Ronald Clarke still remembers seeing dead bodies stacked up like cordwood awaiting burial in a Vietnamese mass grave.

“I was deployed with a Canadian contingent. We were there to monitor the so-called ceasefire. While there, we lost one officer who was shot down and we had two officers taken prisoner and held for over a month,” said Clarke.

Today Clarke, who has Post Traumatic Stress Disorder (PTSD) after serving more than 35 years in the army, is fighting another battle – to throw Stephen Harper out of office come Oct. 19. Clarke is angered by cuts to vital services that have left some former service people struggling.

The Anyone But Conservative (ABC) Canadian Veterans Campaign 2015 will be targeting swing ridings as well as areas with military bases in Canada's 2015 federal election. The campaign will be launching an Indiegogo fundraiser to garner donations. Already, the group is drawing support on Facebook through a page that now has roughly 10,000 ‘likes.'

“What’s happening on the Facebook campaign is out of this world support,” said Clarke, who served as ABC’s former chair.

The ABC campaign is protesting against drastic federal budget cuts that resulted in a total of nine Veterans’ Affairs offices across Canada closing down last year, which provided frontline services to ex-soldiers like Clarke, who in addition to PTSD suffered a back injury while handling mail and further injuries to his hands he sustained as an army boxer.

However the cuts have backfired. The federal government had to hire 100 caseworkers to oversee roughly 900 veterans’ files, after a similar number of people were let go when the offices were shut down under former Veterans Affairs Minister Julian Fantino, according to disabled veteran Tom Beaver.

“It’s pretty much their own fault,” said Beaver, who has run ABC since last year.

A second ABC demand is the restoration of monthly payments to injured veterans instead of the ‘lump sum’ payments currently handed out by the federal government, a system that was first introduced a decade ago.

Critics have derided the lump sum payments as being less generous than compensation awarded to civilians who suffer workplace accidents, but current Veterans Affairs Minister Erin O’Toole proposed a new critical injury payment of up to $70,000 for service personnel who suffer critical injury, a benefit that is meant to complement the existing lump sum system.

Nonetheless, lump sum payments are still under fire from Beaver and others for offering less compensation in total to veterans than the old monthly installments they used to receive.

According to Beaver, who qualifies for monthly disability payments under the old system, young soldiers who had food and board looked after by the military often had no idea what to do with such huge one-time payments after injury forced them out.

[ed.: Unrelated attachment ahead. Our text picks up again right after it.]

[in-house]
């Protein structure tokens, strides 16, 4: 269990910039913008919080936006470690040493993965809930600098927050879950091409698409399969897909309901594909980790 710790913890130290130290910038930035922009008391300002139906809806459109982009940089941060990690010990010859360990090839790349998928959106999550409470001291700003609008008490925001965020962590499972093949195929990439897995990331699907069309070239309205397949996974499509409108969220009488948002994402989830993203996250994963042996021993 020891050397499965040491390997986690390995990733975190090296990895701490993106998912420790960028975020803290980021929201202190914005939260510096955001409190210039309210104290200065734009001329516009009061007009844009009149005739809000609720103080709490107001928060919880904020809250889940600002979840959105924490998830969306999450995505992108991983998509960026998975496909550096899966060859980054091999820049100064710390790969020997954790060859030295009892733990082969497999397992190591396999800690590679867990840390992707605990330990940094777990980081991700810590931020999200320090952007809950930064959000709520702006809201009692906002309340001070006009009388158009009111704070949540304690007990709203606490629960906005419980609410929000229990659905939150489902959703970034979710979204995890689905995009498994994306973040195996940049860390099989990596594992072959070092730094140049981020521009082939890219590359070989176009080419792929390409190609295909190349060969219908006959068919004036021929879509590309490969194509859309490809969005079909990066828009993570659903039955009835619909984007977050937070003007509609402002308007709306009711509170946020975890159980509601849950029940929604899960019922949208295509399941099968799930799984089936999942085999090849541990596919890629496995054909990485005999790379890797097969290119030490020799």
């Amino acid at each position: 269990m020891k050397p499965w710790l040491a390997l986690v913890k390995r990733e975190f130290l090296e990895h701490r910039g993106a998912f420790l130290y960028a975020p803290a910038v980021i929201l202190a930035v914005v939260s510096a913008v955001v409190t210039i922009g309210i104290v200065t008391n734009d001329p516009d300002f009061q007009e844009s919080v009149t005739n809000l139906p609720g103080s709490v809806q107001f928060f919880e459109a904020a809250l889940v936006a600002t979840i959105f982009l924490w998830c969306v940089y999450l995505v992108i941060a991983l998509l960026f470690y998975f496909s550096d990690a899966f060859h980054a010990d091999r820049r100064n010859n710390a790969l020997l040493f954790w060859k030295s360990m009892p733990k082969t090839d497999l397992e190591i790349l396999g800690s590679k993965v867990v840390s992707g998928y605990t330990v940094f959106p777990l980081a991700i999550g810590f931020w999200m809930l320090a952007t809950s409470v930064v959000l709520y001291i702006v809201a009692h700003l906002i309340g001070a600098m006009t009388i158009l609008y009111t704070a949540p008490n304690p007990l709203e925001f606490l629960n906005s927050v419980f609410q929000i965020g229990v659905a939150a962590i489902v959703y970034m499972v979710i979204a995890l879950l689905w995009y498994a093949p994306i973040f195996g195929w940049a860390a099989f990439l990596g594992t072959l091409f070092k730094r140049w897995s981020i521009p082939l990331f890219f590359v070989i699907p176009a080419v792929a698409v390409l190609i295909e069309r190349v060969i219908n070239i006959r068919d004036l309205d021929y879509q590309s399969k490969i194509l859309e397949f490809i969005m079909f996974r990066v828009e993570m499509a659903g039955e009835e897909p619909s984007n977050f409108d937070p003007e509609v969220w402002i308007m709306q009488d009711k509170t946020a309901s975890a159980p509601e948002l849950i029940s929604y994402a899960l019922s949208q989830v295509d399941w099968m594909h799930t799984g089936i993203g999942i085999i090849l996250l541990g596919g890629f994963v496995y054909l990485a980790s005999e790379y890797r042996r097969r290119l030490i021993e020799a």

As a result, many young veterans burn through the money in just a few months, as they struggle to deal with the trauma of suddenly leaving the military.

“It’s like they just won the lottery,” said Beaver.

In addition, ABC is pushing for military reservists to be compensated for injuries at the same rate as regular personnel and for service people wounded in the line of duty while serving in Canada to receive the same compensation as those posted overseas.

“This government has a sacred obligation to its veterans, even though they’ve argued in court that they do not have a sacred obligation to the vets. More importantly, when the government changes on Oct. 19, let it be known that we will be monitoring the new government to make sure that they will be honouring the promises they made,” said Beaver.

He was referring to a class-action lawsuit launched in 2012 by injured Afghanistan veterans angered by the lump sum payment system, who argued that a social contract existed between military personnel and the federal government, a claim contested by Ottawa.

“If this was a Liberal, NDP, or Green government in power now we’d be doing the exact same thing if they were mistreating us,” said Beaver.

Both Clarke and Beaver criticized other Conservative legislation that they say undermines the Canadian freedoms they as soldiers swore to defend. They refer to Bill C-51 which increases government surveillance powers, allows suspicious individuals to be preventatively arrested, and adds to no-fly lists. They point to Bill C-24, which gives government ministers the power to strip dual-citizens of their Canadian citizenship without any judicial oversight.

“I feel strongly that Mr. Harper has become a dictator,” said Clarke.

While Beaver has not yet looked over C-51 in full, he too slammed the new anti-terror legislation as an attack on those freedoms herisked his life defending, saying that the government had no business monitoring his emails or phone calls.

“I don’t want to worry about Big Brother looking over my shoulder,” said Beaver.

Clarke also blasted the Harper government’s recently-passed Fair Elections Act, which requires voters to present valid ID or have someone swear an oath on their behalf among other changes, but has been slammed by critics for making it more difficult for groups such as students who may have trouble proving their current address even if they can prove who they are.

“This is not a Fair Election Act. This was passed to help Harper eliminate one million voters who he thinks would vote against him,” said Clarke.

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